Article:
salt.: how history fits on contemporary bodies

DICK-DAVENPORTWriter/performer Selina Thompson slams it in salt. (Photo by Dick Davenport)

At the beginning of her autobiographical solo show salt., Selina Thompson says, “I’m 28. I’m black. I’m a woman.” I’m 66, white, and a man and those realities will have a huge impact on how I interpret Thompson’s work.*

The realities of everyday racism still shock me, for instance. Near the top of salt., Thompson relates a story about her grandmother, who was told as a little girl—by her schoolteacher—that black people have darker skin because they are lazy and dirty in God’s eyes. Decades later, a little boy in a Bristol café points Thompson out as a nigger and, although she was born in Birmingham and lives in England, she still fields endless questions about where she is “really” from.

The concreteness of this material made it some of the most affecting in the script for me.

Then, in a way, Thompson sets out to experience where she is “really” from. The body of salt. is about a journey that she took in 2013: to explore the history of slavery and its impact on her life, she traveled by cargo ship from Belgium to Ghana, then on to Jamaica and back to the UK.

For me, the most interesting thing about this trip is that it failed to produce the desired results. Her visit to Elmina Castle in Ghana, a building that played a major role in the slave trade, is not cathartic, for instance. As she puts it, “residual trauma is not the same as experienced trauma.” When she’s in Elmina, “It’s all wrong”; she wants to be home in Birmingham at her grandmother’s funeral. As I understand this, Thompson is bearing witness to the reality that her search for emotional resolution through historical exploration can have limited success at best.

Thompson also enters other intriguing grey zones. She comes to realize that her identity is a hybrid: she has inherited both the cruelty of colonialism and some of its benefits—and she isn’t quite sure how to deal with the “gift” of living in the privileged culture of Europe.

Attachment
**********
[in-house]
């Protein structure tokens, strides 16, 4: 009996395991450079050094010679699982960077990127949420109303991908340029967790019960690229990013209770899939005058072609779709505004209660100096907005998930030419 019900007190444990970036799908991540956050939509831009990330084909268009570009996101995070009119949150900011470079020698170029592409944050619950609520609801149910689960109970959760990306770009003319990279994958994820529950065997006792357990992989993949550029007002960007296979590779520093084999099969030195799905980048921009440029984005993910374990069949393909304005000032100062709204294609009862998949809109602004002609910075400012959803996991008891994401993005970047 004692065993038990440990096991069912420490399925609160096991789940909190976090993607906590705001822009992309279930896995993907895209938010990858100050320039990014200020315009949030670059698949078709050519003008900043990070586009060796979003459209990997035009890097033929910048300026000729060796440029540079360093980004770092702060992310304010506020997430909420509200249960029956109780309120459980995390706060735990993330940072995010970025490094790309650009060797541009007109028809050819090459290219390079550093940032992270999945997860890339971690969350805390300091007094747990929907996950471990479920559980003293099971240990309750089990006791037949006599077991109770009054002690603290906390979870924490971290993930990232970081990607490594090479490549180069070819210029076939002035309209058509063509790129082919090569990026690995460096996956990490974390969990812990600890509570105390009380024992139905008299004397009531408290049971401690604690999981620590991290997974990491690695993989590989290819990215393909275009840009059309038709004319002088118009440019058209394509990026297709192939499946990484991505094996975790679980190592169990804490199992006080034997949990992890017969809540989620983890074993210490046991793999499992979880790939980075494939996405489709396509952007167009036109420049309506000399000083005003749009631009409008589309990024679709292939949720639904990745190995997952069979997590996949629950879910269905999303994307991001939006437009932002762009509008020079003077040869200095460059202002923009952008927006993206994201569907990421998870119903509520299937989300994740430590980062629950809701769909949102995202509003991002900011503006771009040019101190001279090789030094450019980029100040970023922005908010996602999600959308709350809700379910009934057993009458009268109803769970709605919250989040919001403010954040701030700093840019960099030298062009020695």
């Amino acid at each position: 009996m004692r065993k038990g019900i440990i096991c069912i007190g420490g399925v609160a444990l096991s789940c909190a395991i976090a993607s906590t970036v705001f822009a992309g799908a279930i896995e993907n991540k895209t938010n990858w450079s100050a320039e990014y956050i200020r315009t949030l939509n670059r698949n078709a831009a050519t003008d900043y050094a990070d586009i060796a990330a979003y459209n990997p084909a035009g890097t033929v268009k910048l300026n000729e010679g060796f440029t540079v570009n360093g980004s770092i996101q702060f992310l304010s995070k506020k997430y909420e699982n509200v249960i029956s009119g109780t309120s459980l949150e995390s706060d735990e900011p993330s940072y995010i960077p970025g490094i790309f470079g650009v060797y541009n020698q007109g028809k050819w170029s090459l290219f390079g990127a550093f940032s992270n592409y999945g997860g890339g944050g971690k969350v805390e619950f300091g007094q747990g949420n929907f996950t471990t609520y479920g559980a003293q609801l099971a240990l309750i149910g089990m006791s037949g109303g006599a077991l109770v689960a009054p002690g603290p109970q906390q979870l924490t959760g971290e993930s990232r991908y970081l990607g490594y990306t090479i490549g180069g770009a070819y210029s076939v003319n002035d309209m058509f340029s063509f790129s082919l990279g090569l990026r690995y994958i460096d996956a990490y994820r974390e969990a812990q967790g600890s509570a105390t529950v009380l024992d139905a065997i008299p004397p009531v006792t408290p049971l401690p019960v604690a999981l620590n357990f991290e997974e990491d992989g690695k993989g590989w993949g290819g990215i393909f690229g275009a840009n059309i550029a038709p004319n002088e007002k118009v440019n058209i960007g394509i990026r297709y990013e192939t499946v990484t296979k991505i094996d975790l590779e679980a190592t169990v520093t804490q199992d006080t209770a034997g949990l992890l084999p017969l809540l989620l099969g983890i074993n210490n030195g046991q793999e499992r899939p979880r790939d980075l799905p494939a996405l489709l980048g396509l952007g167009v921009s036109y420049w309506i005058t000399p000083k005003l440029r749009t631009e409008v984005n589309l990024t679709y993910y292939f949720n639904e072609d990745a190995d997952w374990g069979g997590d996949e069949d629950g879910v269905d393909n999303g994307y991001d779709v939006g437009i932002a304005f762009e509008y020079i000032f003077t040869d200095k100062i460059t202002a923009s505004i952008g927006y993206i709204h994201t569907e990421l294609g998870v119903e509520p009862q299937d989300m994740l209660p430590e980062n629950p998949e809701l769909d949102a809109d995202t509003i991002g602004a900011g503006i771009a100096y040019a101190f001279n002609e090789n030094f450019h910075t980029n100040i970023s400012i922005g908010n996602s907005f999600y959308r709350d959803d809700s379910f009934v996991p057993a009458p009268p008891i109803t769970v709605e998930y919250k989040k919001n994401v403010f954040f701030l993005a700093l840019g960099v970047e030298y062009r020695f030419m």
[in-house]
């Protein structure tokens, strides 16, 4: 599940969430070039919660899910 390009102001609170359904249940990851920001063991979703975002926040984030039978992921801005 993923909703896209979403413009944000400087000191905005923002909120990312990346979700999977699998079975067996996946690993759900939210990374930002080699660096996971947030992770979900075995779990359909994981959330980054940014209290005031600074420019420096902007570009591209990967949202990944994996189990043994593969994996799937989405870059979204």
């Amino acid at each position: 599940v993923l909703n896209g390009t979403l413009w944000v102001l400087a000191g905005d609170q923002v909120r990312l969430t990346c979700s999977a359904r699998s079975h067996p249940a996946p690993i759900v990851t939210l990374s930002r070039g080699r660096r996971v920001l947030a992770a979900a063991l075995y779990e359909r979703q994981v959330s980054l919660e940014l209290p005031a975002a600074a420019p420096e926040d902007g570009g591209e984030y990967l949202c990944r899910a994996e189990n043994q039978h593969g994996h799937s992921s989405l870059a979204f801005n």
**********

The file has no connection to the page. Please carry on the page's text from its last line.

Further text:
Still, I grew restless as salt. progressed because, at its heart, salt. is about an abstract intellectual quest and Thompson doesn’t do a great job of focusing that quest or grounding it in events, locations, and relationships. She stays largely in her head. I started the evening completely engaged with the material, then wandered away from it as its abstraction—and Thompson’s repetitive cadence—wore me down.

That said, there are rituals in salt. that root it as a theatrical experience.

In the central physical metaphor, Thompson takes a sledgehammer to a block of salt. A capacious symbol, salt evokes all sorts of things including oceans, tears, wounds, sweat, preservation, buoyancy, and healing. And then there’s the vicarious release of watching Thompson smash the salt rocks to smithereens.

Directed by Dawn Walton and designed by Katherina Radeva, salt. enjoys a handsome physical production. Video clips and other imagery show up on a tall rectangular screen and the microphone that Thompson speaks into sometimes provides aural variety. For me, the sound design by Sleepdogs Collective is too insistent.

I wish its narrative were more thoroughly embodied, but ultimately I’m grateful for the skillfulness and insights of salt.—and for Thompson’s generous, engaging onstage presence.

SALT by Selina Thompson. Directed by Dawn Walton. At the Roundhouse as part of the PuSh Festival on Thursday, January 24.  Continues until January 27. Tickets.

* If you’re a person of colour and you’re interested in writing about theatre, let me know. I’m happy to help if I can.


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About Colin Thomas

Colin Thomas is a Vancouver-based editor, an award-winning playwright, and an established theatre critic. Colin helps writers unlock the full potential of their novels, short stories, screenplays, and children's books.

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